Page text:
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Tips for Photographing America's National Parks

Learn strategies for shooting pictures of landscapes and wildlife in the country's top parks.

U.S. News & World Report

Tips for Photographing America's National Parks

Bryce Canyon

Experiment with shutter speeds, seek out less-trodden areas and snap photos as the sun is low along the horizon to capture sharp shots in America's inspiring parks.(Getty Images)

Home to inspiring sights, like the rugged hoodoos of Bryce Canyon National Park and the staggering peaks of Grand Teton National Park, the country's top parks offer some of the most captivating locations around the world for photographers. Few places across the U.S. can rival the picturesque combination of majestic wildlife and dramatic landscapes found in America's scenic national parks. So, if you're headed to one of the country's historic parks for an epic photo shoot, read these pro tips to ensure your photos are as striking as America's breathtaking backdrops.

Ask a Ranger for Ideal Vantage Points

When it comes to finding the perfect angles inside America's national parks, a park ranger can be your ally. Not only do rangers know where to find scenic spots, they know where the animals are most active and where unexpected viewing areas are at sunrise and sunset. Plus, they can offer you insider tips on the park's hidden treasures, which will provide you with unique perspectives. Rangers can also help answer any questions you have about photography rules and regulations.

Bring Your Tripod

Most professionals don't leave home without their tripods, and for good reason. Tripods help keep your camera steady, allowing for more detailed shots. In addition, tripods are key to shooting long exposures, a technique that keeps your camera's shutter open for 30 to 60 seconds, enabling you to capture more light and motion in your pictures.

Know the Rules

The last thing you want to do is reach Denali National Park only to find out you need a permit to shoot. Before you go, read the park's rules thoroughly. Although most parks allow photography, many have strict stipulations, such as no video filming without professional permits from park rangers.

Start Early and Stay Late

If you're in the park during prime visiting times (summertime and national holidays), there's a large chance you're going to run into swarms of visitors while you're trying to shoot. To avoid heavy crowds, hit the park during sunrise, which is when the majority of tourists are still asleep. Plus, you'll be rewarded with beautiful natural light and gorgeous colors.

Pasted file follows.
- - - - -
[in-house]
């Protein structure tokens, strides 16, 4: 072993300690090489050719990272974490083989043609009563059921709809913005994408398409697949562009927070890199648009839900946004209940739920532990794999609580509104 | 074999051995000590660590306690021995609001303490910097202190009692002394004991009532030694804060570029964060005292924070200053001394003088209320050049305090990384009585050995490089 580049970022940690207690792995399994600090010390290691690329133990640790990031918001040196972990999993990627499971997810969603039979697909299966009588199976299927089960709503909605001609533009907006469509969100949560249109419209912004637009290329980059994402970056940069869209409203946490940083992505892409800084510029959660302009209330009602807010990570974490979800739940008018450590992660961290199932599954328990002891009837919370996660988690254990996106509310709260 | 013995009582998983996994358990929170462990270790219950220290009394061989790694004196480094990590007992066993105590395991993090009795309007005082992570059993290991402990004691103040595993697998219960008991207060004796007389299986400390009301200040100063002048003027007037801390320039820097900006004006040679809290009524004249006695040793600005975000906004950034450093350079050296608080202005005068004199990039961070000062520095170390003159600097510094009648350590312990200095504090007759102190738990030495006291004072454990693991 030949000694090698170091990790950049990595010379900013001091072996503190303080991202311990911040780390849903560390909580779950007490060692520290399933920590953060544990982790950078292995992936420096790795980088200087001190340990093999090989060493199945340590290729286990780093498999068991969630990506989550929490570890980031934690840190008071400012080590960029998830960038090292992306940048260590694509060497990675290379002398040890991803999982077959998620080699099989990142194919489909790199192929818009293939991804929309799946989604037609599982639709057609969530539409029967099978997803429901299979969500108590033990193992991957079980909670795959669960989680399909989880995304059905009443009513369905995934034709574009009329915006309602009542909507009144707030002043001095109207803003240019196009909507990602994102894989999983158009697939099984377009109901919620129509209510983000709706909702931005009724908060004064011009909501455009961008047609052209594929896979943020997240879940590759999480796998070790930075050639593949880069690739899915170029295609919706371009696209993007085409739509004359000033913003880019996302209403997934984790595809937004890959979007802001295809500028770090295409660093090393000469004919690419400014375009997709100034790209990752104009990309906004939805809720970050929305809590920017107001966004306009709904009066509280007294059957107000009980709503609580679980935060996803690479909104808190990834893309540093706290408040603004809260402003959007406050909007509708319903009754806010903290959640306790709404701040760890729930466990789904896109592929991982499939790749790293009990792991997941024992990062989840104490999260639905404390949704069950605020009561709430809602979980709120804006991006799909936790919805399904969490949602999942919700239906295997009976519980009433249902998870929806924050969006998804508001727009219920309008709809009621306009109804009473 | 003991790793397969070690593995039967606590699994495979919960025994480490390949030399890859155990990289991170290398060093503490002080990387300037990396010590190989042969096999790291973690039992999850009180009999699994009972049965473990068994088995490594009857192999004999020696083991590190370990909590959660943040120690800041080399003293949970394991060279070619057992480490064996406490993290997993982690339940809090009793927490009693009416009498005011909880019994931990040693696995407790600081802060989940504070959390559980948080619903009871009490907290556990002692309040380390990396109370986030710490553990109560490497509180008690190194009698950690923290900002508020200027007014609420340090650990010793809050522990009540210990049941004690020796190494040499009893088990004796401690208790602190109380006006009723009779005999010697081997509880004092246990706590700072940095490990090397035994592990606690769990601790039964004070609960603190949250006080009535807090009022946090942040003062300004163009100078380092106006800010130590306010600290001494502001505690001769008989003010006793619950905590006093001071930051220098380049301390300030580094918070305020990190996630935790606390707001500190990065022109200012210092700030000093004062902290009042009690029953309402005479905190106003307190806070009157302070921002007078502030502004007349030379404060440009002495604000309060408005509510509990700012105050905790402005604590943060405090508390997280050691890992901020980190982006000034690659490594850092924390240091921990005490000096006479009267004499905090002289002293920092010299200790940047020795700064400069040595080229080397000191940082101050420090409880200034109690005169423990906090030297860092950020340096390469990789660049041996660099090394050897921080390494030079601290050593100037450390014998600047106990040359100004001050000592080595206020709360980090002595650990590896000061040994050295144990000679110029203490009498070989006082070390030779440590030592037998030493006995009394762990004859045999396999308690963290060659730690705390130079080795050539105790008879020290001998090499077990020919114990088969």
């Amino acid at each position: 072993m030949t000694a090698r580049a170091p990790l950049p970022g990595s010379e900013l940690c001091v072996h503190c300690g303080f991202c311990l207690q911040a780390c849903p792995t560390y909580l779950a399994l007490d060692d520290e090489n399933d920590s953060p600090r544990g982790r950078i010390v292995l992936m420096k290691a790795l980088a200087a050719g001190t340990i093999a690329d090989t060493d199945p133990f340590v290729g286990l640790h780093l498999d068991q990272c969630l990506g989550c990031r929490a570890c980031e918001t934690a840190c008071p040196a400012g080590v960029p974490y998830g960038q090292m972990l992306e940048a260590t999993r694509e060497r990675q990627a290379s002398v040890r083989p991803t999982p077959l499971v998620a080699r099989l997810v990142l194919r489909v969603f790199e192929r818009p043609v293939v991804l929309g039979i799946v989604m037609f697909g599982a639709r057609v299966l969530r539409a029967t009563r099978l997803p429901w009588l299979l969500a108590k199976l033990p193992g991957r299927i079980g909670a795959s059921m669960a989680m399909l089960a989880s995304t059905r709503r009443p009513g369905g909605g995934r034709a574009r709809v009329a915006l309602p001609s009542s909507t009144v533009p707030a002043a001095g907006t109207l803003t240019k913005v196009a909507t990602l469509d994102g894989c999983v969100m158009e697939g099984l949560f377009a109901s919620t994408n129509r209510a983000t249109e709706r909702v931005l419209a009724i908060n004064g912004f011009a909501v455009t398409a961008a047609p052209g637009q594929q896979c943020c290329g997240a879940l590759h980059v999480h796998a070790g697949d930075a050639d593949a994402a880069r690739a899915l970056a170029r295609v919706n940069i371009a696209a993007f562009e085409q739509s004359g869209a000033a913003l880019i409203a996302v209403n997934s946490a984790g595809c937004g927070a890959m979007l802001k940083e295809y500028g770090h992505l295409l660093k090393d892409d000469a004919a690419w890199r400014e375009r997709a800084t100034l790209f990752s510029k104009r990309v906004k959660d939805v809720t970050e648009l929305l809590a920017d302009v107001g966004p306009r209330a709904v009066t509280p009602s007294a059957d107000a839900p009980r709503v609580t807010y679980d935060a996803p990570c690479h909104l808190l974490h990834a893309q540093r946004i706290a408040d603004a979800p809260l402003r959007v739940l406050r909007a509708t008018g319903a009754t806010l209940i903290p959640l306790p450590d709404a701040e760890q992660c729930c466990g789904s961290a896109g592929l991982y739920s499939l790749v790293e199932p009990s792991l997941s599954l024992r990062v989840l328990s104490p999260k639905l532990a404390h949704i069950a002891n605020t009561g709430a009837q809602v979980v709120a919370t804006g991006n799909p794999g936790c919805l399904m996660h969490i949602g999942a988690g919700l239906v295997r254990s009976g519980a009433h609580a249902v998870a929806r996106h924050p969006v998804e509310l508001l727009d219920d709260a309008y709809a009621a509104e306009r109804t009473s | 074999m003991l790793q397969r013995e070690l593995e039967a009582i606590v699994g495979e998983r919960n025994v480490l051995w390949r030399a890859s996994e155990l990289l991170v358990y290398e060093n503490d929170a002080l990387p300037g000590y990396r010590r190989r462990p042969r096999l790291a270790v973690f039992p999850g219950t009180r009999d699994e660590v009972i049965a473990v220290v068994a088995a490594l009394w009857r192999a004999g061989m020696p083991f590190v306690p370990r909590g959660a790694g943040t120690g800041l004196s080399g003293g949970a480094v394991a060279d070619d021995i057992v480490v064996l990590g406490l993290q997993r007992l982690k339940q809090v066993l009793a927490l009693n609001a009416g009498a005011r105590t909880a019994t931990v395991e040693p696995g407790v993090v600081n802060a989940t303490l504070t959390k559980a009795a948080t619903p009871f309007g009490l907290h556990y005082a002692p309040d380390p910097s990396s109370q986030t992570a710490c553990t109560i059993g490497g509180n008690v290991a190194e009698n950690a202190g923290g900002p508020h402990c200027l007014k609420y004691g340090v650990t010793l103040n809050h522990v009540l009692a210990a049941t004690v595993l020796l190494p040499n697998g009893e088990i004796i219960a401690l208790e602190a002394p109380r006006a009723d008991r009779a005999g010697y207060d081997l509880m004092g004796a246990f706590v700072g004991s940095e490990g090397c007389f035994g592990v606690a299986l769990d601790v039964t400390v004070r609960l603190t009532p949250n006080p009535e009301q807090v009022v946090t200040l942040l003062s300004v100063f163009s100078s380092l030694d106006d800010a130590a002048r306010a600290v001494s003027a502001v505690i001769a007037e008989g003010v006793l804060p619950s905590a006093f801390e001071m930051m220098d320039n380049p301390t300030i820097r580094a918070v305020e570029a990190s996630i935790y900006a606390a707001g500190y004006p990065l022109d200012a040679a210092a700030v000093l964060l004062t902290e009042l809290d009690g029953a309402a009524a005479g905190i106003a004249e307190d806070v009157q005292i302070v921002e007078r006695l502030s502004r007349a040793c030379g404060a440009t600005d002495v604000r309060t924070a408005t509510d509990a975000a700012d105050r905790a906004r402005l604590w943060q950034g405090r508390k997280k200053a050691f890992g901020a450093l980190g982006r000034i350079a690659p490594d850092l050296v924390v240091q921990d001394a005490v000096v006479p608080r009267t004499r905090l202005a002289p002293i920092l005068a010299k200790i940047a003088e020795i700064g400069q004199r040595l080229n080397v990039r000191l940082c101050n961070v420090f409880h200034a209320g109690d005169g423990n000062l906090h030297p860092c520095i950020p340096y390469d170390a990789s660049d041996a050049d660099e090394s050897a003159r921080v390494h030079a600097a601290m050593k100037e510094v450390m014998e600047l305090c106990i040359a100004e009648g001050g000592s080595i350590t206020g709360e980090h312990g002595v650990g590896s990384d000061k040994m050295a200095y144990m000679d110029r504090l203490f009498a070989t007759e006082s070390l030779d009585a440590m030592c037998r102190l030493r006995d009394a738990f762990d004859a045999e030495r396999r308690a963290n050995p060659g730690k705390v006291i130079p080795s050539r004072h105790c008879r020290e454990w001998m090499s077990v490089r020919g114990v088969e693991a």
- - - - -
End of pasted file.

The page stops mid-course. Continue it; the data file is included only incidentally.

The same applies for shooting at sunset. Most people leave the parks before dinner, giving you more room to shoot. Plus, the best light can be found as the sun is low along the horizon (also known as the golden hour). At this time, abundant wildlife can often be found roaming and grazing, so it's a great time to practice shooting silhouettes.

Remember to Put Down the Camera to Take in Your Surroundings

Even if you have limited time, it's important to put the camera down and soak in your surroundings. Doing so will give your eyes a chance to adjust, and will allow you time to strategically map out your compositions. And sometimes, it's easy to lose the big picture when you're staring through a view finder, so taking a break can help you better conceptualize your shot.

Get Off the Beaten Path

Instead of staying in the car or on a guided tour, hit the trails on your own. The country's national parks offer thousands of miles of preserved hiking trails, which take you deep into the forests, galleys, gorges and rivers that make each one unique. You'll not only get away from hordes of fellow visitors, but will also have a better travel experience (and in turn, will take better photos).

Be Creative

America's national parks contain some of the most photographed landmarks in the U.S., which can be both a blessing and a curse for photographers. On the one hand, with a myriad of impressive photos capturing the country's most jaw-dropping scenes, it's easy to find inspiration. However, it also makes it hard to find distinctive angles when shooting the same scenes as millions of other photographers. To avoid taking a cliché photo, don't shy away from getting creative with your shots. Instead of capturing your subject head on, tilt the camera to get a unique angle. Or, play with polarizing filters to increase the contrast. And when editing, add filters or convert your images to black and white to affect the lighting and mood of your pictures. There are really no hard-and-fast rules when it comes to photography, so have fun while you're out there. 

About En Route

Practical advice on the art of traveling smarter with tips, tricks and intel from En Route's panel of experts.

Contributors have experience in areas ranging from family travel, adventure travel, experiential travel and budget travel to hotels, cruises and travel rewards and include Amy Whitley, Claire Volkman, Holly Johnson, Marsha Dubrow, Lyn Mettler, Sery Kim, Kyle McCarthy, Erica Lamberg, Jess Moss, Sheryl Nance-Nash, Sherry Laskin, Katie Jackson, Erin Gifford, Roger Sands, Steve Larese, Gwen Pratesi, Erin Block, Dave Parfitt, Kacey Mya, Kimberly Wilson, Susan Portnoy, Donna Tabbert Long and Kitty Bean Yancey.

Edited by Liz Weiss.

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